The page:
The archaeology of medieval ships and harbours in northern Europe Papers based on those presented to an International Symposium on Boat and Ship Archaeology ... in 1979 (BAR international series)

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Published by British Archaeological Reports .

Written in English

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The Physical Object
FormatPaperback
Number of Pages260
ID Numbers
Open LibraryOL8306234M
ISBN 100860540685
ISBN 109780860540687

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Get this from a library. The archaeology of medieval ships and harbours in northern Europe: papers based on those presented to an International Symposium on Boat and Ship Archaeology at Bremerhaven in [Sean McGrail;]. International Ser "The Archaeology of Medieval Ships and Harbours in Northern Europe".

@The Individual Authors and The National Maritime Museum, Price £ post free throughout the world. Payments made in currency other than sterling must be calculated at the current rate of exchange and an.

The archaeology of medieval ships and harbours in Northern Europe. O.,Danish cog-finds, in S. McGrail (ed.), The archaeology of medieval ships and harbours in Northern Europe, Dhoop, T. People, Ships, Harbours & Towns.

The Impact of Maritime Trade and Commerce on Urban Structure and Social Life in 12th to 14th Century Northern Europe. During the Middle Ages in Europe, water transport was of vital importance, on inland waterways, along the coast and overseas.

Archaeological discoveries made over the last few years are providing new insights into medieval ships and shipping.

The great expansion in shipping activity during the medieval period was matched by rapid developments in technology and accompanied by the growth of 3/5(1).

Get this from a library. Medieval ships and shipping. [Gillian Hutchinson] -- During the Middle Ages in Europe, water transport was of vital importance, on inland waterways, along the coast and overseas.

Archaeological discoveries made over the last few years are providing new. Waterfront archaeology in Britain and Northern Europe: a review of current research in waterfront archaeology The archaeology of medieval ships and harbours in northern Europe book six European countries, based on the papers presented to the First International Conference on Waterfront Archaeology in North European Towns held at the Museum of London on April / edited by Gustav Milne and Brian Hobley.

Show more Show less. The ‘Friends of Newport Ship’, according to their Facebook Page, “open the Medieval Ship Centre, to visitors free of charge” every weekend. The group hopes to find a suitable location for the restored 15 th century ship by spring and is then due to open to the public.

A book based on the vessel and its history, the ‘World of the. Ancient Boats In North-West Europe: The Archaeology of Water Transport to AD Seán McGrail Sean McGrail's study received exceptional critical acclaim when it was first published in hardback only in and it is now revised and published in paperback for the first time.

Cargo ships of northern Europe adin Herteig, A. (ed.): 83 – 93 Crumun-Pedfrsen, O. Aspects of Viking-age shipbuilding, journal of Danish Archaeology 5: – offers keys to understanding several questions of Medieval ship-loading practices in the Mediterranean, including cargo loading, and where the war-horse entered his Crusader’s ship.

The Nautical Archaeology Society Key words: Medieval Mediterranean maritime history, Crusader horse transportation, stevedore, nautical archaeology, ship.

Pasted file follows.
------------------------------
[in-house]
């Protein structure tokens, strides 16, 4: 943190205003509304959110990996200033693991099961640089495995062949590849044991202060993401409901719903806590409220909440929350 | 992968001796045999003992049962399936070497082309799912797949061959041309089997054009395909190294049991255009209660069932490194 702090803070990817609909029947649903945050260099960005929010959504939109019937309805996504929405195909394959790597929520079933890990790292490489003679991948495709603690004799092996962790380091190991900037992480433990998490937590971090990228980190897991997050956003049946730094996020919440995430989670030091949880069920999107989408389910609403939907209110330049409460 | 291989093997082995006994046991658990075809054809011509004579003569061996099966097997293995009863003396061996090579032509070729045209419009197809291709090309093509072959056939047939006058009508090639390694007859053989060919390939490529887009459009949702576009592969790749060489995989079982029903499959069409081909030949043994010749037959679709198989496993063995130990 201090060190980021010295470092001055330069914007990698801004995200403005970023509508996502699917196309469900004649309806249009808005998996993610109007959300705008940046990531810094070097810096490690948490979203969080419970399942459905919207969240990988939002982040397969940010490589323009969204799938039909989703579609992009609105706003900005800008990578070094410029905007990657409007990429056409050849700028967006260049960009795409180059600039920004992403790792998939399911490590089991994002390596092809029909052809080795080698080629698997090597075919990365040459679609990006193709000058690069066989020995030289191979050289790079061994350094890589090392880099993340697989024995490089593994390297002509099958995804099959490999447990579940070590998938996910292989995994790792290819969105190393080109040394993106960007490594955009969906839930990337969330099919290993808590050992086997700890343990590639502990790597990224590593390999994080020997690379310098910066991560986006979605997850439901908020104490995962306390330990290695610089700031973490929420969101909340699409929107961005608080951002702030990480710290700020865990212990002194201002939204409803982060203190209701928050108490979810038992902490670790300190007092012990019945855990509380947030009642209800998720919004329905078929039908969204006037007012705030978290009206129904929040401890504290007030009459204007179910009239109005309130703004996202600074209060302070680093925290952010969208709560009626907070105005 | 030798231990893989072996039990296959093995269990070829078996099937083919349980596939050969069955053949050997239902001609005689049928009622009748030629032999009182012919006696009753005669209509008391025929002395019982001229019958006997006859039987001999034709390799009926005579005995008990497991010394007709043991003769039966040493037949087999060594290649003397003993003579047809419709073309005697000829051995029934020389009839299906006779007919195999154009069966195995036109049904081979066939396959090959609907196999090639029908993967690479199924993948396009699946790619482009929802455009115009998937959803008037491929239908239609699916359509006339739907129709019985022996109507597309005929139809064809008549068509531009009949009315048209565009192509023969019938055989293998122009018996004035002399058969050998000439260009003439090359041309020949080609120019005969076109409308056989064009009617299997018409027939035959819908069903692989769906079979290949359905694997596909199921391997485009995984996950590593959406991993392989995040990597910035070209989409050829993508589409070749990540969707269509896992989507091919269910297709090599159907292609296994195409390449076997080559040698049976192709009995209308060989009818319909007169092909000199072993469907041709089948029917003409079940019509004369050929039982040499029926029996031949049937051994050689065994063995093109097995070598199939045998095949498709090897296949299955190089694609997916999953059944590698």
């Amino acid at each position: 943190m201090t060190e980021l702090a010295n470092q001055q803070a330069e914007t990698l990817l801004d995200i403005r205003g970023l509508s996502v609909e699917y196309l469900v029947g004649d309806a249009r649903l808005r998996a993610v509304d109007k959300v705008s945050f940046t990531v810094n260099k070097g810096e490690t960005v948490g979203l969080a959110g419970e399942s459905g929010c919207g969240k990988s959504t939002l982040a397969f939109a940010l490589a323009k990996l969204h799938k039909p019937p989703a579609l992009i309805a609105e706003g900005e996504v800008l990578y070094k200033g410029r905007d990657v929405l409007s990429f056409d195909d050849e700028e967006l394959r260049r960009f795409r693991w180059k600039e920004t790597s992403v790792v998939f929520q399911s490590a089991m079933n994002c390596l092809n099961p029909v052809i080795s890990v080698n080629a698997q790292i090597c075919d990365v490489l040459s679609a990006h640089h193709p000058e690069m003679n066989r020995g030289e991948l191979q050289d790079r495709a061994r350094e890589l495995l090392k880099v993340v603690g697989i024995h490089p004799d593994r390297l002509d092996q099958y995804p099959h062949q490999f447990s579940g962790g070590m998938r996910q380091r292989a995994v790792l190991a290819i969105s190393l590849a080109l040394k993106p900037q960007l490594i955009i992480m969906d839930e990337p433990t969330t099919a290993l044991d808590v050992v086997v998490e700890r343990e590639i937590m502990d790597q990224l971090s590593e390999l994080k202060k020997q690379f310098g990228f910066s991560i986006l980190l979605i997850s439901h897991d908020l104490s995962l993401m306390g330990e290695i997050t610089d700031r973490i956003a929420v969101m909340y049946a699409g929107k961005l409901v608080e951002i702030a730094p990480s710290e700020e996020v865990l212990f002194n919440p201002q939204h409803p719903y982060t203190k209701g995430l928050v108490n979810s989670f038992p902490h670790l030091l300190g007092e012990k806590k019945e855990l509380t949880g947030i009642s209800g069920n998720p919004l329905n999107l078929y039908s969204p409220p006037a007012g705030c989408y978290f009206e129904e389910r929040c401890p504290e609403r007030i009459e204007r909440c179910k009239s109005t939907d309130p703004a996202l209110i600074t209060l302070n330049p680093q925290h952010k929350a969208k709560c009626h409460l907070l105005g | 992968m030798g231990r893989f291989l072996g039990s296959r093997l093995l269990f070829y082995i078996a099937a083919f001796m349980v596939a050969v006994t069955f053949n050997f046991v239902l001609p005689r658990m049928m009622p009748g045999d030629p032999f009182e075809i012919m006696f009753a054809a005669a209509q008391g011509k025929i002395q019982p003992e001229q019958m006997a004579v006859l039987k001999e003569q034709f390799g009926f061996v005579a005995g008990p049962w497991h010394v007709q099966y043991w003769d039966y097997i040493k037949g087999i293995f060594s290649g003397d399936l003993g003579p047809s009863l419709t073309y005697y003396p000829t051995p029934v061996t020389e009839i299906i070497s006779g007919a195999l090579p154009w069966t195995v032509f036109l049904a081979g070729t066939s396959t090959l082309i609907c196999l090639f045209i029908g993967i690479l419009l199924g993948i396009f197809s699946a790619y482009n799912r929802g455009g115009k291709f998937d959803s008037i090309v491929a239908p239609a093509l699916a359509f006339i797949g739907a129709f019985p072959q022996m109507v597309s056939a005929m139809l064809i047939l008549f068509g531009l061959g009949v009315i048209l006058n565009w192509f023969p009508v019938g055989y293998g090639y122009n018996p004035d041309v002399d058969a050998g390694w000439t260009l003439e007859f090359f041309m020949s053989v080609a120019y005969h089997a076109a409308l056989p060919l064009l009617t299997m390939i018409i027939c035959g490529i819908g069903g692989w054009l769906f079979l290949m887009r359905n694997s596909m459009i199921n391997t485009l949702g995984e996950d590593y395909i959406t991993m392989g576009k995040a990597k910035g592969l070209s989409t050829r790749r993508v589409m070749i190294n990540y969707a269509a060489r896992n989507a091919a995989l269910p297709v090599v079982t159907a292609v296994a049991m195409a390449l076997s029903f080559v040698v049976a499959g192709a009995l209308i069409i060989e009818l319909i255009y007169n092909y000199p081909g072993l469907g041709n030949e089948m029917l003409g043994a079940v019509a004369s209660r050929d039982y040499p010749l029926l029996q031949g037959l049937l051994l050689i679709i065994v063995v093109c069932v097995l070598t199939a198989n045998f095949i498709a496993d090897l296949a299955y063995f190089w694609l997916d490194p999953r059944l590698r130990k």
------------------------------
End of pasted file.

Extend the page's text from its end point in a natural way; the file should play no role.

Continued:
at rivers and lakes in Central Europe, France and Northern Italy from the Roman period to the yearalso integrating the recently published catalogue of Christina Wawrzinek.4 In order to integrate harbours in written sources we use an open harbour concept, which does e. also 1 Preiser-Kapeller/Daim 2 LemercierCf.

Get this from a library. The Age of Sutton Hoo: the seventh century in north-western Europe. [M O H Carver;] -- The Age of Sutton Hoo runs from the fifth to the eighth century AD - the age which separates the fall of the Roman Empire from the emergence of the.

A Maritime Archaeology of Ships: Innovation and Social Change in Late Medieval and Early Modern Europe 2nd Revised ed. Edition by J. Adams (Author) out of 5 stars 1 rating. ISBN ISBN Why is ISBN important.

s: 1. Nordic ships involved in medieval trade and with construction techniques and wood technology; all are written by well-known experts in their field, A.E. Christensen, Ole Crumlin-Pedersen and CO. Cederlund. A fourth paper by Detlev EUmers explores the development and use of harbour cranes around the Baltic and North Seas during the late Middle Ages.

Waterfront archaeology in Britain and northern Europe: a review of current research in waterfront archaeology in six European countries, based on the papers presented to the First International Conference on Waterfront Archaeology in North European Towns held at the Museum of London on April / edited by Gustav Milne and Brian Hobley.

In medieval Europe, water transport was paramount, on inland waterways, along the coast and overseas. In the period covered in this comprehensive study. The Archaeology of Medieval Ships and Harbours in Northern Europe, British Archaeological Reports International Series 66 A.

Christensen Vergleichendes und etymologisches Worterbuch des. The 14th-century Merchant Ship from Sandwich: a study in medieval maritime archaeology. Archaeologia Cantiana: transactions of the Kent Archaeological Society. The archaeology of medieval ships and harbours in northern Europe (British Archaeological Reports International series 66).

Oxford: Archaeopress. Oxford: Archaeopress. Google Scholar. Litwin Jerzy. Medieval Baltic Ships - Traditions and constructional aspects. In: L'innovation technique au Moyen Âge. Actes du VIe Congrès international d'Archéologie Médiévale ( OctobreDijon - Mont Beuvray - Chenôve - Le Creusot - Montbard) Caen: Société d'Archéologie Médiévale, pp.

This book is a study of stone pilgrim imagery from the Gallo-Roman shrine to Sequanae, set in the wider context of a large number of curative cult-sites in Roman Gaul.